The sense of the words [in worship songs] should be unmistakable, and they should shine with truth, tell of righteousness, incite to humility, and inculcate justice. [Lyrics] should bring truth to the mind, devotion to the affections, the Cross to sins, and discipline to the senses. The melody should not be flippant or uncouth. It should be sweet but not frivolous; it should both enchant the ears and move the heart; it should lighten sad hearts and soften angry emotions; and it should never obscure but enhance the sense of the words...This is what should be heard in churches (St. Bernard of Clairvaux, Letter 398).
Considering this medieval monk was writing primarily about monastic chants, there's a lot of takeaway in there for us today. Worship music is not about the composer, the lyricist, or the one(s) leading worship; for if a worship song reflects any of these three, it doesn't lead us to the worship of God. Worship is about drawing us to Almighty God, not drawing us to those leading worship or to those who write the songs.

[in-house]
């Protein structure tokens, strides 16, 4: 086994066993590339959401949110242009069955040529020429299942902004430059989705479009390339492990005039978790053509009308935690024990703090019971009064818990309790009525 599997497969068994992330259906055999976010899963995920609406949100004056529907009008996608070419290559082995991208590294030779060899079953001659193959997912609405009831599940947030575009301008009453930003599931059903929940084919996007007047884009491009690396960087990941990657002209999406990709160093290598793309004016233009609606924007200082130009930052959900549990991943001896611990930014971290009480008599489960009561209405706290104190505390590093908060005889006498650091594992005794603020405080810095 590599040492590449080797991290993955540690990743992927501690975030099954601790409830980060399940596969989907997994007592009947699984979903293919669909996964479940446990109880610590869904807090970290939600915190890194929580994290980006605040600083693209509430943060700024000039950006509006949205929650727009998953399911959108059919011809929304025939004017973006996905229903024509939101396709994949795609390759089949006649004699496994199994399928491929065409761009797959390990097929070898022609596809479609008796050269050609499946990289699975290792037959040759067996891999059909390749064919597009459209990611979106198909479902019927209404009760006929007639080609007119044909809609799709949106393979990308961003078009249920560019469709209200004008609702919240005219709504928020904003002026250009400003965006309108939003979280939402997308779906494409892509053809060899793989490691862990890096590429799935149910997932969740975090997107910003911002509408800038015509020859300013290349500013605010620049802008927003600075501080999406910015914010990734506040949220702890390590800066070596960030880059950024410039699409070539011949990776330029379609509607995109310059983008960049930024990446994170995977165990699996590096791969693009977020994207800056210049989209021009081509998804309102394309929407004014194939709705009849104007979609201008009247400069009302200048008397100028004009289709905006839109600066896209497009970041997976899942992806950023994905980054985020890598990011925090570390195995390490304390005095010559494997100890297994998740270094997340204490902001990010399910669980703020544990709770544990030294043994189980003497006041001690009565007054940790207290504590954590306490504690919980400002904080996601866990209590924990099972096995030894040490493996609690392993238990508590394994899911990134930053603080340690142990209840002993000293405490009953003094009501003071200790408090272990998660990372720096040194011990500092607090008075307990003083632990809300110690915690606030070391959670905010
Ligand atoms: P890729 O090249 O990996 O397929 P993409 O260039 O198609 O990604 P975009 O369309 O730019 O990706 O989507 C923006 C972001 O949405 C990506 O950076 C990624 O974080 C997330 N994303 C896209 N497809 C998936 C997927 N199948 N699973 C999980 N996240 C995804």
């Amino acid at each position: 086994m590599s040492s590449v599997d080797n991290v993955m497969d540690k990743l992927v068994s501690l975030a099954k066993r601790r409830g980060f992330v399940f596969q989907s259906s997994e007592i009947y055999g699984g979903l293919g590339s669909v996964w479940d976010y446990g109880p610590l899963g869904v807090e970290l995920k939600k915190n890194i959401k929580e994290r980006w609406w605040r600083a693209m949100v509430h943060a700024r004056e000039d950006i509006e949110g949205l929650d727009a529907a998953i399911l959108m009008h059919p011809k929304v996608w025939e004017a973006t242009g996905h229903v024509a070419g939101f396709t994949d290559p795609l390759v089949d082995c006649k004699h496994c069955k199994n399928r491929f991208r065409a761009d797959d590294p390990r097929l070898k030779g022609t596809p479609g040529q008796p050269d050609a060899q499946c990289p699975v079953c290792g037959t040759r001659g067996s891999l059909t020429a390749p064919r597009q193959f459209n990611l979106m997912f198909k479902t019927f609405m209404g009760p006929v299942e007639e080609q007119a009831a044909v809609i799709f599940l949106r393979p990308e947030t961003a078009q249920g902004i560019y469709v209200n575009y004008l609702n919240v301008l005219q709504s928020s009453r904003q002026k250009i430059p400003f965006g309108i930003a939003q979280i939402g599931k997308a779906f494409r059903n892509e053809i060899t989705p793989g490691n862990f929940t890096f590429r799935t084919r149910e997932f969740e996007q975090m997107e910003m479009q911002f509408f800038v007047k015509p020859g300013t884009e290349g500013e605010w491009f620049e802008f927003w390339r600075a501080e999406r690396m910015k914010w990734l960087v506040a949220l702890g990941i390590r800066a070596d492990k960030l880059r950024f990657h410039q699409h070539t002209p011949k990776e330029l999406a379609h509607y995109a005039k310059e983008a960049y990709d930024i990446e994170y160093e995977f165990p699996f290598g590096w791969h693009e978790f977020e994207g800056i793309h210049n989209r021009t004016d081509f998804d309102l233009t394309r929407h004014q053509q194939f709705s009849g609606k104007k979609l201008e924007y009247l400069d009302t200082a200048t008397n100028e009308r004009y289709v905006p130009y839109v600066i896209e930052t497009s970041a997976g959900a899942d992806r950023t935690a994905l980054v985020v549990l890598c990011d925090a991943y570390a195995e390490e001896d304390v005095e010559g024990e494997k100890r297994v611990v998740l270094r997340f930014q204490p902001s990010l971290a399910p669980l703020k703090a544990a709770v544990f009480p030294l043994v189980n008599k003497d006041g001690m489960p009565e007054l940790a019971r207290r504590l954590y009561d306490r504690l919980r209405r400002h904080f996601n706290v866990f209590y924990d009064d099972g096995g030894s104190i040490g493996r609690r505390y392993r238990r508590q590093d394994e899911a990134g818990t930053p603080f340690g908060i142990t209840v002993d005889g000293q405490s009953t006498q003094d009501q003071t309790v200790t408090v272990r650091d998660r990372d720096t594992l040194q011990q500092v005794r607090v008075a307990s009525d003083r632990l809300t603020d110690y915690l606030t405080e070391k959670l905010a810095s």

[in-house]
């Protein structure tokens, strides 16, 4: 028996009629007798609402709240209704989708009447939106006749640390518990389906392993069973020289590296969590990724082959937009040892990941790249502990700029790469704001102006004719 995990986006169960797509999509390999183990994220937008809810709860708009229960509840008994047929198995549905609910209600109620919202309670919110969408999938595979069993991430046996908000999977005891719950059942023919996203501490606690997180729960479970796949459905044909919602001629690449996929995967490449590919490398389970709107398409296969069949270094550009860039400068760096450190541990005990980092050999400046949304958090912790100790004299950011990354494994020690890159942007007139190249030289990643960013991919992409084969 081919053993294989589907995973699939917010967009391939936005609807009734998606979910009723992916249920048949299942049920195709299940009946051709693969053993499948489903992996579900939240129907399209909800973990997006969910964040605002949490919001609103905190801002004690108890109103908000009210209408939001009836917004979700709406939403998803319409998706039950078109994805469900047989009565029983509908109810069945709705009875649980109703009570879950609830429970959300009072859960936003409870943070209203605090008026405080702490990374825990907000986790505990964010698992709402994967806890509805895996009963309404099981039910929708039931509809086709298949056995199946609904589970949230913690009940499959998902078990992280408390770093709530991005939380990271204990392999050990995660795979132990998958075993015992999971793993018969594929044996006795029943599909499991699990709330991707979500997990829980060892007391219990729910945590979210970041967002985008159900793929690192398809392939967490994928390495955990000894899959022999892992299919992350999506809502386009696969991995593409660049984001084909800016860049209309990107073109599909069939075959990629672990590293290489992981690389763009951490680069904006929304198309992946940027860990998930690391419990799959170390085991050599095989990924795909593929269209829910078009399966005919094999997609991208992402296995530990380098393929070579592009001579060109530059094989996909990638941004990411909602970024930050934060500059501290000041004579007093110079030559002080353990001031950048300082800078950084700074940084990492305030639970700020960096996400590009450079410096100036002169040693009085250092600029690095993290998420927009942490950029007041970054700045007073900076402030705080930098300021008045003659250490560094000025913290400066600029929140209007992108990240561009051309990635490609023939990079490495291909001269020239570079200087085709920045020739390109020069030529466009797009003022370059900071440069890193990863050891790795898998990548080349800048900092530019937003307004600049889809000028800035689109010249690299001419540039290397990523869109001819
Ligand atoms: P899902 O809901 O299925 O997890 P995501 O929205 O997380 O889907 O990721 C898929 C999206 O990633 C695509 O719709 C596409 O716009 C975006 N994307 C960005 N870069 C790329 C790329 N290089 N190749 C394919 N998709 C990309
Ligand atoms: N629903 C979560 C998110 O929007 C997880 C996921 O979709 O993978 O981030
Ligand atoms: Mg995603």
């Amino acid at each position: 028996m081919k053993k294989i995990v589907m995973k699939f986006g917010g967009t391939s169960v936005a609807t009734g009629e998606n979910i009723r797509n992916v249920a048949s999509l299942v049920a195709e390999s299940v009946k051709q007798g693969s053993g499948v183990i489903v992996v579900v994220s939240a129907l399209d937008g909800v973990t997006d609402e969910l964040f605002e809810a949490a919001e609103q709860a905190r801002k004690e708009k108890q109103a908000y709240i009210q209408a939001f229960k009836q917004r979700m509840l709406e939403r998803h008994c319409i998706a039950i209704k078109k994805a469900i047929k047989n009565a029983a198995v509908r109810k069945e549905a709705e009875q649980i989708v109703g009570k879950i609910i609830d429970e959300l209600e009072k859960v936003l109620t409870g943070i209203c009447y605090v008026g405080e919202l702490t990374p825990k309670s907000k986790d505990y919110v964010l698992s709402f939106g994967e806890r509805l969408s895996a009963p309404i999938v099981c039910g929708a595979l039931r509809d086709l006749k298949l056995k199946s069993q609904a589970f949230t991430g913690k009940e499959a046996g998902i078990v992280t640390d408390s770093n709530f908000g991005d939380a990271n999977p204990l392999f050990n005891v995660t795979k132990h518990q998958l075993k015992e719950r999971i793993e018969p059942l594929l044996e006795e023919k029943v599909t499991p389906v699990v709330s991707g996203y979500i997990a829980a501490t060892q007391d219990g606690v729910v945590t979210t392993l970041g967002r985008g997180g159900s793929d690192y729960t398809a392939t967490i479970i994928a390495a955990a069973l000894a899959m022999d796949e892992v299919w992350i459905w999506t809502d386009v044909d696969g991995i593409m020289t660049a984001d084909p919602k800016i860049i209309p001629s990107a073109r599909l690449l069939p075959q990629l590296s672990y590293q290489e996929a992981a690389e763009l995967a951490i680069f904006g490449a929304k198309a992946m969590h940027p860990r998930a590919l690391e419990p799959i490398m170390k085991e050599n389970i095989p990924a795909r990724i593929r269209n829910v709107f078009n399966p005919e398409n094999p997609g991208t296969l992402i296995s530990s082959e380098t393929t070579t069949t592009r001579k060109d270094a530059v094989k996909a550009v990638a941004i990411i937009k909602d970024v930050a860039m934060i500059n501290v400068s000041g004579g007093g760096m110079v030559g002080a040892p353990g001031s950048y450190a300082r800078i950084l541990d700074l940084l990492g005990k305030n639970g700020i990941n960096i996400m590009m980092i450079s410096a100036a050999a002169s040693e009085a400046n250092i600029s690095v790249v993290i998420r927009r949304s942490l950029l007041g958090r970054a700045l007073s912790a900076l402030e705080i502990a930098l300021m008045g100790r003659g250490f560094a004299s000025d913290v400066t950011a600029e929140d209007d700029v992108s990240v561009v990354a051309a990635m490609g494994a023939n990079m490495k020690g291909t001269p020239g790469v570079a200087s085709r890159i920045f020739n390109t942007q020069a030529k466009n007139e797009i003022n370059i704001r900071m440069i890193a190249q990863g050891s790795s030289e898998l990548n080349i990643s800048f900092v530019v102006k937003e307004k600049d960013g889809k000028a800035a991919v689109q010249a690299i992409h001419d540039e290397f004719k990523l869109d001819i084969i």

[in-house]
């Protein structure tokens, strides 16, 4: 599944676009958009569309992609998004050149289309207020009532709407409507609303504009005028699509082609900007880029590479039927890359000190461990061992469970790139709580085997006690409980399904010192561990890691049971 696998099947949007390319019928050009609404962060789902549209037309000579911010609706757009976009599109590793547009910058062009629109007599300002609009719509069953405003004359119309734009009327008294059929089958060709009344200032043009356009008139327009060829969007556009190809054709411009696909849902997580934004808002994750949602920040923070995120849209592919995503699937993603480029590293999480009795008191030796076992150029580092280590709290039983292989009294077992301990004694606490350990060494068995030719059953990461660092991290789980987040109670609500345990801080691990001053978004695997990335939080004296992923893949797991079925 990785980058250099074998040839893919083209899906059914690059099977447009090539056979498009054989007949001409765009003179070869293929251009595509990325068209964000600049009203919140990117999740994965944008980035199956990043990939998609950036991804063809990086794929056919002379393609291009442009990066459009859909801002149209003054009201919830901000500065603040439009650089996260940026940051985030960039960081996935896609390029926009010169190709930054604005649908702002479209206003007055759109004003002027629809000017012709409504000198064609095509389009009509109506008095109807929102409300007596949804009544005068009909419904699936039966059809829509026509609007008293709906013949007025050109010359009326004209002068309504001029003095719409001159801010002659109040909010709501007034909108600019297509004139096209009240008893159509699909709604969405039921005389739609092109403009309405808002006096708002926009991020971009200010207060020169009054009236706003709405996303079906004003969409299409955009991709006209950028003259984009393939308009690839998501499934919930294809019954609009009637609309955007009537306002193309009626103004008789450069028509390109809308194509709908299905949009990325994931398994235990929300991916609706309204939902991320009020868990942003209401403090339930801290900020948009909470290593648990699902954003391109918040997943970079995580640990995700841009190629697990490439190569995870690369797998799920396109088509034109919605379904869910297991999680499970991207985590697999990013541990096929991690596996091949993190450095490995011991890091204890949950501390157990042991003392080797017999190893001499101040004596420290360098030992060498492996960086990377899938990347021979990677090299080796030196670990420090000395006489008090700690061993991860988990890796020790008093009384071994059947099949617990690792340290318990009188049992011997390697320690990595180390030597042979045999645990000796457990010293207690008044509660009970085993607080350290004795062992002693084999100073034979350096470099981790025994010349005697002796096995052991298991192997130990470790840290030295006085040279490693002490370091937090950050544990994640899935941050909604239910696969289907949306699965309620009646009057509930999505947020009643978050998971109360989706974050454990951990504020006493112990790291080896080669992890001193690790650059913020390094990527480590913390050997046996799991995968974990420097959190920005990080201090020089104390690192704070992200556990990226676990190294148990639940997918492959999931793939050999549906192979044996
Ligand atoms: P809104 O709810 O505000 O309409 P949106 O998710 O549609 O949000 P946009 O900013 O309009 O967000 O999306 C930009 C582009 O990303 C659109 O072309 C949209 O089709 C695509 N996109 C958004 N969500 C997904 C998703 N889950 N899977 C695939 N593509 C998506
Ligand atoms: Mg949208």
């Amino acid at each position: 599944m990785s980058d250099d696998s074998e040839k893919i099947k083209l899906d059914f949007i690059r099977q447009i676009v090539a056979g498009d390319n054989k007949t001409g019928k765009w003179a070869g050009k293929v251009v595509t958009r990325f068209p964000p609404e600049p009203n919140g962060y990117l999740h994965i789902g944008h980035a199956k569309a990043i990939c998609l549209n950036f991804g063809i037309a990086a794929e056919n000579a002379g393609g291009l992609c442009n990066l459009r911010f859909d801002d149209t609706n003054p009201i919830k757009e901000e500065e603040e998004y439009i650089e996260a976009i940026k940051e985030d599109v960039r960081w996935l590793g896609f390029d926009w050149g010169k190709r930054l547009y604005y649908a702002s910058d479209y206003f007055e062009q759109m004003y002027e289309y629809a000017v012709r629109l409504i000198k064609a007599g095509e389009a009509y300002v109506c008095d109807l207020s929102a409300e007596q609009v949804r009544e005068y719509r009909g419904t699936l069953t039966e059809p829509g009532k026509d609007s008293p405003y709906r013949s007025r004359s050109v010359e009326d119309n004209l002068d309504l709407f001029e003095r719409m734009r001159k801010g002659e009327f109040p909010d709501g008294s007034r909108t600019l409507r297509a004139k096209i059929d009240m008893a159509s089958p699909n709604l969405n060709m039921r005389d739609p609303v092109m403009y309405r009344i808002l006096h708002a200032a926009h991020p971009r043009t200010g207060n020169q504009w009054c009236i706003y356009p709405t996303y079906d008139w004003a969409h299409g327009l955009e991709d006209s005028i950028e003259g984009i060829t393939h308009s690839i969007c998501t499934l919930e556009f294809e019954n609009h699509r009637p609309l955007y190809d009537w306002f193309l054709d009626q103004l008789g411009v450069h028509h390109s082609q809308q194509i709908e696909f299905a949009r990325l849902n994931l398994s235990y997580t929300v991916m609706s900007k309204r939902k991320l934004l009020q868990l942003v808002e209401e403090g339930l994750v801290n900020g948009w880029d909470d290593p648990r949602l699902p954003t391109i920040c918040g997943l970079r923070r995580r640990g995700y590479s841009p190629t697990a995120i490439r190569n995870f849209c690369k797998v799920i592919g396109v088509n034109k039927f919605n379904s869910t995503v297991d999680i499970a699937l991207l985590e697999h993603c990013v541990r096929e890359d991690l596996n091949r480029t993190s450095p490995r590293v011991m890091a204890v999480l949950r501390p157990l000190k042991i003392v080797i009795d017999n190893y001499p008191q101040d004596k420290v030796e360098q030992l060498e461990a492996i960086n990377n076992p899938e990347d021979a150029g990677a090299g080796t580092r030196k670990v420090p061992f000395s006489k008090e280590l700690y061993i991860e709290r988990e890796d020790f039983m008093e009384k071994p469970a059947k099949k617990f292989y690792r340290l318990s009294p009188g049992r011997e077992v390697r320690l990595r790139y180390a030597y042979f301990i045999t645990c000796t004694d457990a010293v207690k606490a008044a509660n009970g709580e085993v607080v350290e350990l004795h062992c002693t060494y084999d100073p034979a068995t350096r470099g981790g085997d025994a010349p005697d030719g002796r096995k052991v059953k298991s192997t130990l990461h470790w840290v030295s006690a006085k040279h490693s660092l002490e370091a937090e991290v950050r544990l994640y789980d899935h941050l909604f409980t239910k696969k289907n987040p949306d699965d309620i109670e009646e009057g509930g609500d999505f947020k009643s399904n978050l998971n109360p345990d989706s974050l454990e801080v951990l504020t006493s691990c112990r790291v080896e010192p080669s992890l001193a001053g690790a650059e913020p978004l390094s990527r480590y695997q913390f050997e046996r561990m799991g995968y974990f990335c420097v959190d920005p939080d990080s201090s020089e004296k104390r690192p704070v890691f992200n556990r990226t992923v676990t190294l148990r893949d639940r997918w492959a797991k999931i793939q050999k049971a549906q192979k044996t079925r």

A worship song is composed to draw us to the heart of Christ, yet sometimes its lyrics or melody ends up distracting us from the heart of Christ, for we pay more attention to the song than to the God of the song.
May we learn that at times it's best to look forward by looking backwards. This counsel from one medieval pastor to another reminds us what true worship songs should be.
(c) 2015 Michael C. Voigts